By Stephen McCutchan
The Presbyterian Writers Guild announces the publication of its second collection of short stories by Presbyterian writers. Titled A Progressive Feast in Parabolic Story, the book is available from Amazon in both print and electronic versions.
The book contains “contemporary parables” by 15 writers from 13 states who followed a multi-phase process to develop their stories. Over a period of about nine months, participants in the project gave and received feedback from each other as they worked on theme, setting, plot, character development, and other aspects of their short stories.
The Bible takes on the whole issue of nationalism, bigotry, and religious narrowness in around 1,500 words in the book of Jonah. Jesus used fictional tales (parables) to challenge people to probe their understanding of faith. In less than 320 words, Jesus engaged his listeners in probing our response to violence, bigotry, and hypocrisy in the parable of the good Samaritan. The value of parables is that they linger with you even after you have left the conversation.
The Guild offered a challenge to writers across the country to develop contemporary parables that would enrich our dialogue around significant issues such as peacemaking, church controversy, God’s call in a contentious society, and racial and sexual diversity. Contemporary parables can promote discussions that offer an alternative to the divisive debates that often occur around such issues.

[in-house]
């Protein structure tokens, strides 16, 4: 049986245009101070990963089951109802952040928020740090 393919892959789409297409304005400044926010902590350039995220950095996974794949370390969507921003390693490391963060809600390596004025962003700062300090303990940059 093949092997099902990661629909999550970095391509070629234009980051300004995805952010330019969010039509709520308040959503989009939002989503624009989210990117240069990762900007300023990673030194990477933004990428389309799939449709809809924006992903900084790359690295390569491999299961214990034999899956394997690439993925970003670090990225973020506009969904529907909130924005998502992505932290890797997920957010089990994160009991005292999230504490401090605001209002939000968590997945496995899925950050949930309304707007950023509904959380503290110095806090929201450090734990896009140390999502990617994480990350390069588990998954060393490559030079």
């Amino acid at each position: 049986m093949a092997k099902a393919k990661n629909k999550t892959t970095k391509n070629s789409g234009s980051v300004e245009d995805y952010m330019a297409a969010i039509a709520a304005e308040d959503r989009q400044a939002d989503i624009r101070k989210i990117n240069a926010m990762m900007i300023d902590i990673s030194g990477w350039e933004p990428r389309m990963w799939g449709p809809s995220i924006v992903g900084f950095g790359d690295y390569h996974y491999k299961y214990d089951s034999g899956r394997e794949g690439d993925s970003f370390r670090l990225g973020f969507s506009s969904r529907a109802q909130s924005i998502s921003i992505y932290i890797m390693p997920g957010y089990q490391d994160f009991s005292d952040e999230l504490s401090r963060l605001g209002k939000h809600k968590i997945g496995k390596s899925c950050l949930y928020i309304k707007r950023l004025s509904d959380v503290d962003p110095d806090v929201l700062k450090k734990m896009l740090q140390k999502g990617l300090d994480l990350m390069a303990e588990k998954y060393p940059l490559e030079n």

Here’s how you can make the most of these stories:
Reflect deeply on the issues addressed, and allow the Spirit to inspire you to new understandings.
Invite a church school class or some friends to read and discuss these stories together as a part of deepening your journey of faith.
Share with your presbytery (perhaps in an article in the presbytery newsletter) how you have used these stories for healthy conversation.
Share your reviews on Amazon and comments on Facebook and other social media in support of healthy conversation in the greater church.
As a bonus, the book contains guidelines for how those who engage in discussing these stories might develop their own contemporary parables that assist the church in exploring other issues. In the words of the hymn, “We’ve a Story to Tell to the Nations.” A Progressive Feast in Parabolic Story offers a model for creative storytelling.
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